Nick Cohen

Europeans are Britain’s new minority | 12 February 2018

Europeans are Britain's new minority | 12 February 2018
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If you ran the marketing department of a progressive organisation, which wanted to advertise its inclusiveness, how would you do it? My guess is that you would run down the checklist of identity politics and first make sure your advertising had a perfect gender balance. Showing men and women equally would not be enough, however. There would need to be racial balance: black and brown faces among the white. You would want to tick confessional boxes and feature a Muslim and a Sikh. Perhaps you would want to show a transgender man or woman, just to be on the safe side.

At the end of it all, you would sit back and think, ‘there I have covered every base, no one can object now’. The advert is aired and you are a hit by a complaint you never expected. ‘Where is the European minority?’

Until the Brexit referendum, there was no such thing. There were fellow EU citizens from the continent, who lived in Britain, just as there were Britons who lived in the rest of the EU. They were not separate from the rest of British society. The stereotype of the Romanian fruit picker, who comes for the summer and returns home when the harvest is in, hides more than it reveals. Countless EU citizens have made Britain their home. They have lived, worked and loved here. They never saw their status as a problem until Brexit. Nor did anyone else apart from a few thugs who look for any excuse to racially abuse a target. They knew who they were. And now their certainties have gone.

By this I don’t mean that the British government and the EU are still arguing about their legal status – important though the argument is. Rather that their secure sense of identity has gone. As has the equally confident mentality of Britons living in Europe, who must have noticed by now that there is no great anxiety about their future among pro-leave politicians, newspapers or voters. Little Englandism, it transpires, has as little concern for the English beyond England’s shores as it does for the future of Ireland or Gibraltar.

In an essay  for the These Islands think tank, the French football commentator and musician Philippe Auclair looks at how he and so many others have come to feel like aliens in a land they took to be their home. I say Auclair is ‘French’ and he is. But you get an idea of the scale of the challenge Brexit has raised when you learn that he has lived in Britain for decades, and has a British wife and child. He writes in English better than half the journalists on the national press, quotes Larkin, and signed up to a lifetime of pain by electing to support the England cricket team.

In 2018, he is having conversations that would once have been unimaginable. ‘A British friend recently told me over dinner at our home “he hoped my British wife and I would be able to stay”, without being aware of how shocking his words were to us.’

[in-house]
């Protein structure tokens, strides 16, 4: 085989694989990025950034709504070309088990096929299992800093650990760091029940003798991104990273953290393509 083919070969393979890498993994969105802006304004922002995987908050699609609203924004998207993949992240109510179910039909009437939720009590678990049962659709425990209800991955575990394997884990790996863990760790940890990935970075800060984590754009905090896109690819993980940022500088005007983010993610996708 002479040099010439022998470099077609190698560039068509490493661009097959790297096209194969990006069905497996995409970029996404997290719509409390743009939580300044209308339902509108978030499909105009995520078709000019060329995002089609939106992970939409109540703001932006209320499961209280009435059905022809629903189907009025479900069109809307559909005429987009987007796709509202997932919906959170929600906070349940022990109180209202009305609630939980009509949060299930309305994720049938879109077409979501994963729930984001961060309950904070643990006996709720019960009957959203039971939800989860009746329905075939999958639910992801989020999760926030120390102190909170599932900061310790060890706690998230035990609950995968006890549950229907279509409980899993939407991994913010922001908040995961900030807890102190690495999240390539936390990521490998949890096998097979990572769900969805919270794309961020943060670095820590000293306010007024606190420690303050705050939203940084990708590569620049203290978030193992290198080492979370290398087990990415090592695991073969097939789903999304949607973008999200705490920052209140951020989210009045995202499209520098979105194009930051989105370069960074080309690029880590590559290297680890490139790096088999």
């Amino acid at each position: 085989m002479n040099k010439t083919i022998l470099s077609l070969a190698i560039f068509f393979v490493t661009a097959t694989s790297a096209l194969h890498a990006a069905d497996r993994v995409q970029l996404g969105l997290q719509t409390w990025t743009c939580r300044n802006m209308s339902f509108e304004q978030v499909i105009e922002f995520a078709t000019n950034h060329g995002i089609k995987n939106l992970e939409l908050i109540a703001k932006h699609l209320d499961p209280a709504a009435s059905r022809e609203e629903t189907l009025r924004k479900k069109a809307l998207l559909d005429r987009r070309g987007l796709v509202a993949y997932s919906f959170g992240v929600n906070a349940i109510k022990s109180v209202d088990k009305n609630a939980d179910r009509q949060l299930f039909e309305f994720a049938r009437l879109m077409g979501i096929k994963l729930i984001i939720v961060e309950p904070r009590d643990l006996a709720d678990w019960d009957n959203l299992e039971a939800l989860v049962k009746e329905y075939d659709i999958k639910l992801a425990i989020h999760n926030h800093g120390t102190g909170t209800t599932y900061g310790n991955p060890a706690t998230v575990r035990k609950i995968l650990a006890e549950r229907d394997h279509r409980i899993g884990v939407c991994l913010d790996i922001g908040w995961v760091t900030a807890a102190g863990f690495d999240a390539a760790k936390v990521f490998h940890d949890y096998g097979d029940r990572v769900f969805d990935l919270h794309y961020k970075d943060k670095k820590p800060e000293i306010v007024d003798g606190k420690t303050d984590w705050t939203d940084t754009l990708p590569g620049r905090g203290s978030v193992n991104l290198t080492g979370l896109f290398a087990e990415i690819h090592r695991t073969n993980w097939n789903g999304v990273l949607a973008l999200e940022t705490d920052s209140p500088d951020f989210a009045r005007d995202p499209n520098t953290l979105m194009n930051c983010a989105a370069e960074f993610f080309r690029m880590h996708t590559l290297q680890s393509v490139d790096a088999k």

What is he now?  How does he fit into the silos Britain crams its population in to? There’s no ‘EU migrant’ box on bureaucrats’ form for him to tick. Apart from the odd Polish plumber, there is barely a British-European character on television or the stage. Indeed, if you took your view of Britain from the arts and television drama, you would conclude that there had been no migration from Europe in the last 40 years. On the streets, EU migrants don’t stand out as they are indistinguishable from the rest of the population.

Even our statistics conceal more than they reveal. We speak of 3 million EU migrants, and forget about their British partners and children.  The 3 million figure is itself an estimate. In Hammersmith & Fulham, where Auclair lives, 21.5 percent of residents are registered as EU nationals with the local authority. That apparently precise figure takes no account of bi-nationals such as Auclair’s daughter.

You begin to sense the scale of the problem. If you add in families, you are talking about 4 or 5 million people in a country of 65 million, who feel as if their roots have been wrenched from the ground. Maybe more. I would go further. There was no great pro-European feeling in Britain before the referendum. Very few remainers believed in the utopian project of a United States of Europe. If we thought about the matter at all, we thought Britain already had a ‘bespoke’ deal with our opt-outs and rebates. The extremism of the pro-Brexit camp, its decision to turn EU withdrawal into a culture war, has created a pro-European sentiment where none existed before. Many millions of native-born British citizens have had their belief that Britain was a sensible, empirical nation, which did not engage in wanton acts of self-harm, shaken. They too are losing their bearings. Their sense of who they are and their previously secure national identity are wavering. Auclair notices the same process among what I suppose we will soon start calling ‘British Europeans’ (however absurd the label is). Brexit has made them care more deeply about the EU than they did before.

I feel like ending on a chirpy note, and saying that at some point after 2019 the country must come together. But then I remember that Theresa May’s government is the first since Margaret Thatcher’s to reject even the rhetoric of a one-nation Britain. It has gone along with the language of ‘enemies of the people,’ ‘citizens of nowhere’ and ‘saboteurs’; it has offered no compromise to the 48 per cent of the population who voted ‘Remain,’ and nor when you get into the detail has the Labour opposition. Maybe Mrs May wants a compromise but the right of the Tory party won’t let her make it. Who knows? Who even cares, when the fact remains that Britain is a neurotic and divided country, and those divisions are hardening by the day.